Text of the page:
A high speed rear-end crash closed southbound traffic on the Trans-Canada Highway and sent five people to hospital in July. There have been more than 160 accidents between June and August, according to the West Shore RCMP. (Photo courtesy of View Royal Fire)

A high speed rear-end crash closed southbound traffic on the Trans-Canada Highway and sent five people to hospital in July. There have been more than 160 accidents between June and August, according to the West Shore RCMP. (Photo courtesy of View Royal Fire)

West Shore RCMP sees spike in car crashes in recent months

ICBC campaign puts onus on drivers to fix bad habits

Local authorities are urging residents to drive safe and know the rules of the road after a spike in car crashes throughout the West Shore in recent months.

According to the West Shore RCMP, officers have responded to more than 160 accidents between June and August, ranging from simple fender benders to severe accidents with injuries.

“I want the public to understand they have a role in keeping our roads safe,” Const. Matt Baker said. “Police can’t rely solely on enforcement to change driver behaviour, everyone has to be pro-active and do their part to keep our roads safe.”

This year, in an effort to reduce the number of crashes throughout the province, including the western communities, ICBC rolled out its KnowYourPartBC road safety campaign, which puts the onus on drivers to know the rules of the road and look out for the overall safety of other road users.

“We all have a part to keep our roads as safe as possible. We really wanted to reach out to drivers themselves because we want them to know they are part of the solution. We all share the road, whether it’s other drivers, pedestrians, cyclists, motorcyclist,” ICBC spokesperson Joanna Linsangan said.

“Police can’t be there at every single intersection monitoring our behaviour, which is why we’re asking drivers to take it upon themselves to do things to be safer.”

RELATED: 40% of B.C. drivers fail ICBC refresher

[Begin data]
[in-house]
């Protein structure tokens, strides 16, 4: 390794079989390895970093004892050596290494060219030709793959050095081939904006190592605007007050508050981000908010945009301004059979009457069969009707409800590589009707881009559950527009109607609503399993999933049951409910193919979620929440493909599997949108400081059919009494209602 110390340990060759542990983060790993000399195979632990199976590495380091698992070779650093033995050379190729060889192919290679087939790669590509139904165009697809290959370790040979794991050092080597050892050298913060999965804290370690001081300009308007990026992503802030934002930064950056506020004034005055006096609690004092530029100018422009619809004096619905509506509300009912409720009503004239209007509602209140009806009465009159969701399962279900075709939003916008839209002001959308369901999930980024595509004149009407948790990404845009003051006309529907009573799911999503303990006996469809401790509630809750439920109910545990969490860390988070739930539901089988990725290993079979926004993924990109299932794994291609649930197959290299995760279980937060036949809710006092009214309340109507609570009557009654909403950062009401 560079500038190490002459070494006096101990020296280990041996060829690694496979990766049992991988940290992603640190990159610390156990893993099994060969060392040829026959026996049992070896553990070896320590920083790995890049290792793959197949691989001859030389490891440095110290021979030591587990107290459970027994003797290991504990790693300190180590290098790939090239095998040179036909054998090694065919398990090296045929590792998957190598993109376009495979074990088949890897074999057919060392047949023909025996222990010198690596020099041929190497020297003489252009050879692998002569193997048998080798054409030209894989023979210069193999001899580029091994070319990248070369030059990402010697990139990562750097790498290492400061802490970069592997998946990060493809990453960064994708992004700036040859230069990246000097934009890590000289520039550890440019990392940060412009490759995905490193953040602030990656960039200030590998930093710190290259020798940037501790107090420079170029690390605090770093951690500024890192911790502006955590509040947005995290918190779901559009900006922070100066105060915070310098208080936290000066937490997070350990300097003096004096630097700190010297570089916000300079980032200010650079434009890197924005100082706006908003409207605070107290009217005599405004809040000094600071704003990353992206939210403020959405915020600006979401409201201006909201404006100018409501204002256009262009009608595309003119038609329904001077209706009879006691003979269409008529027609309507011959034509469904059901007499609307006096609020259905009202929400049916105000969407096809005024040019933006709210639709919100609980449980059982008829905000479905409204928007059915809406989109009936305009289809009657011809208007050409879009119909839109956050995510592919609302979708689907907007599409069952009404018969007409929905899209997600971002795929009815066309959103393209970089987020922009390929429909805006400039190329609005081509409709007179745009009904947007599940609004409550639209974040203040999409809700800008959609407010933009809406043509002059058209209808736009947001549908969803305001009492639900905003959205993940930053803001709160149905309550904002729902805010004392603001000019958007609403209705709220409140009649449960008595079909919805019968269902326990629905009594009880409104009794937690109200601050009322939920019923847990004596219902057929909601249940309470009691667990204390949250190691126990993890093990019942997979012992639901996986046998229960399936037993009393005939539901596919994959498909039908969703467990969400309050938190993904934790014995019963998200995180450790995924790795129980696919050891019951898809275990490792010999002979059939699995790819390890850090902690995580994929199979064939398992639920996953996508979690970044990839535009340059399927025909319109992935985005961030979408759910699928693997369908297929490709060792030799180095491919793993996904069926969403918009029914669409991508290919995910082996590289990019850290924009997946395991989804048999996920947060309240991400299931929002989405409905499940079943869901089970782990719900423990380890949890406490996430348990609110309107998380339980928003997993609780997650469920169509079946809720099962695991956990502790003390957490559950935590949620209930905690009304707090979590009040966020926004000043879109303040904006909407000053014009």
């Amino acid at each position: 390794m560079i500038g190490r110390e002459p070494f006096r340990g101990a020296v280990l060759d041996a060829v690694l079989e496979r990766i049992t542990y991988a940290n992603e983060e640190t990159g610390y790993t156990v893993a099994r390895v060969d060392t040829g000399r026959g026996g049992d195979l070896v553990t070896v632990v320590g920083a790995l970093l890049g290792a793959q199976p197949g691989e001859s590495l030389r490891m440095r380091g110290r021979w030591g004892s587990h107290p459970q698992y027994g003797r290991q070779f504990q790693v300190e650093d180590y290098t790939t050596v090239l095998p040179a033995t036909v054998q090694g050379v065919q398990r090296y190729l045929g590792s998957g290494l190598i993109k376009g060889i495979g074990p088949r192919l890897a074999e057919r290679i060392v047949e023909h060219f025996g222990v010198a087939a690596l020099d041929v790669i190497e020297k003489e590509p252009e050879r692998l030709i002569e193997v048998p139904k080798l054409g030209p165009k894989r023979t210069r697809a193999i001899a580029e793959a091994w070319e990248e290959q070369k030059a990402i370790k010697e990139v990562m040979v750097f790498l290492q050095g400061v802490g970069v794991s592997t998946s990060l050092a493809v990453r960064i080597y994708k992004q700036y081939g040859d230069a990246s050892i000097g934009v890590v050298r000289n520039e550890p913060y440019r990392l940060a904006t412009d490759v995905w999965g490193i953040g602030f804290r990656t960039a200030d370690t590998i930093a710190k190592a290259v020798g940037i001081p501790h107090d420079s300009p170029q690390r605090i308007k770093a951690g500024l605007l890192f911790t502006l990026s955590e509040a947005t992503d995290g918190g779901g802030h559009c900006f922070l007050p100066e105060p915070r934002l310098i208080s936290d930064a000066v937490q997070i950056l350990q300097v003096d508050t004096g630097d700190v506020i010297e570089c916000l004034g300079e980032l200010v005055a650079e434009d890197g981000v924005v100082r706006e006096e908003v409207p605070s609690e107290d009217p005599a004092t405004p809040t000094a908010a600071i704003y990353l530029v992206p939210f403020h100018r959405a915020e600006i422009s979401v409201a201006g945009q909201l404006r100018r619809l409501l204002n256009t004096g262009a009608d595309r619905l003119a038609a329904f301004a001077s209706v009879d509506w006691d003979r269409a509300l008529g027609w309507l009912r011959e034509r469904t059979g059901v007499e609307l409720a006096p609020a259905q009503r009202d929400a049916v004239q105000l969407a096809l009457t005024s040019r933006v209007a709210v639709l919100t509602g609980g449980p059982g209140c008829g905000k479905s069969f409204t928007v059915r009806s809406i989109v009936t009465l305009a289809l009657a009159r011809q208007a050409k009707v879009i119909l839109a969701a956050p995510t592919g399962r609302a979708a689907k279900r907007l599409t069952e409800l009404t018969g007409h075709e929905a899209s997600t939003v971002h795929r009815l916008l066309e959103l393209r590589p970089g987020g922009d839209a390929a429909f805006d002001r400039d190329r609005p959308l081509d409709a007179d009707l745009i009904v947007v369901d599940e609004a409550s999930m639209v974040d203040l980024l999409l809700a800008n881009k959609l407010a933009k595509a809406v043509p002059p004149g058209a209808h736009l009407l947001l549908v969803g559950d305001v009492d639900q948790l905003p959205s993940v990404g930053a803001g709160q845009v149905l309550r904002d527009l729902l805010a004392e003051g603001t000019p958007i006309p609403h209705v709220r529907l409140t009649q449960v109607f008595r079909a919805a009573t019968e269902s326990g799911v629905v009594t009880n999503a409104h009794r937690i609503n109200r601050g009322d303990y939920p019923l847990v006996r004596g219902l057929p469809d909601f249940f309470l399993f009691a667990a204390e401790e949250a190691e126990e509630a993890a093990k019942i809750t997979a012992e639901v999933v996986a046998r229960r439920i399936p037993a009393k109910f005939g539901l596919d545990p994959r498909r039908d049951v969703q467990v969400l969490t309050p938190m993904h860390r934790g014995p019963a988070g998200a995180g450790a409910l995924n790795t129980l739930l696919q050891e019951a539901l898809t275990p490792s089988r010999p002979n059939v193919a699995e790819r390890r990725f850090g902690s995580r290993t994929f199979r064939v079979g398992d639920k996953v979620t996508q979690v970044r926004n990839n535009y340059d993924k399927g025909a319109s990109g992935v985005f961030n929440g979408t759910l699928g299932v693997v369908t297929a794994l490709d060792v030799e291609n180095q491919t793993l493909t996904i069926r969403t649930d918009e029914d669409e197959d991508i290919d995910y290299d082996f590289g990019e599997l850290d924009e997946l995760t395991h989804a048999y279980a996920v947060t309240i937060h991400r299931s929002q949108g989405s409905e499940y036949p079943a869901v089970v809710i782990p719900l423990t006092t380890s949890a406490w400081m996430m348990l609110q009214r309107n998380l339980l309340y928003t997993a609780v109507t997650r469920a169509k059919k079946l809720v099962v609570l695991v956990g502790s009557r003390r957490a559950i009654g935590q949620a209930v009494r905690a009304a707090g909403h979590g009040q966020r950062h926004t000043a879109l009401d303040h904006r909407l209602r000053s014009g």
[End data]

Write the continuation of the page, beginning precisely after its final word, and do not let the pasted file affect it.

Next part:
One of the ways drivers can make roads safer is by taking part in the recently released Drive Smart Refresher Test, an online quiz with 20 questions that targets people who have held their driver’s license for several years or even decades.

So far more than 80,000 British Columbians have taken the test. Results show many residents were unclear about what to do around emergency vehicles, on signage specific to crosswalks and school zones, and following distance.

In addition to taking the test, Linsangan said residents need to be mindful while driving and kick bad habits, such as rolling through stop signs, speeding and making a left hand turn on a red light in an intersection, in order to reduce crashes on local roads.

“Not only are they bad habits but they’re against the law. If people continue to roll the dice and break the rules of the road, eventually that incident will lead to a crash and could cause injury to themselves or somebody else on the road,” she said. “It’s about being aware of your role when you’re on the road.”

According to ICBC, the number of crashes in B.C. peaked in 2017, with 350,000 crashes happening in the year, or 960 a day. The total cost of claims in 2017 was $4.8 billion, equivalent to $13 million a day.

To take the refresher test visit icbc.com/drivesmart.


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kendra.wong@goldstream

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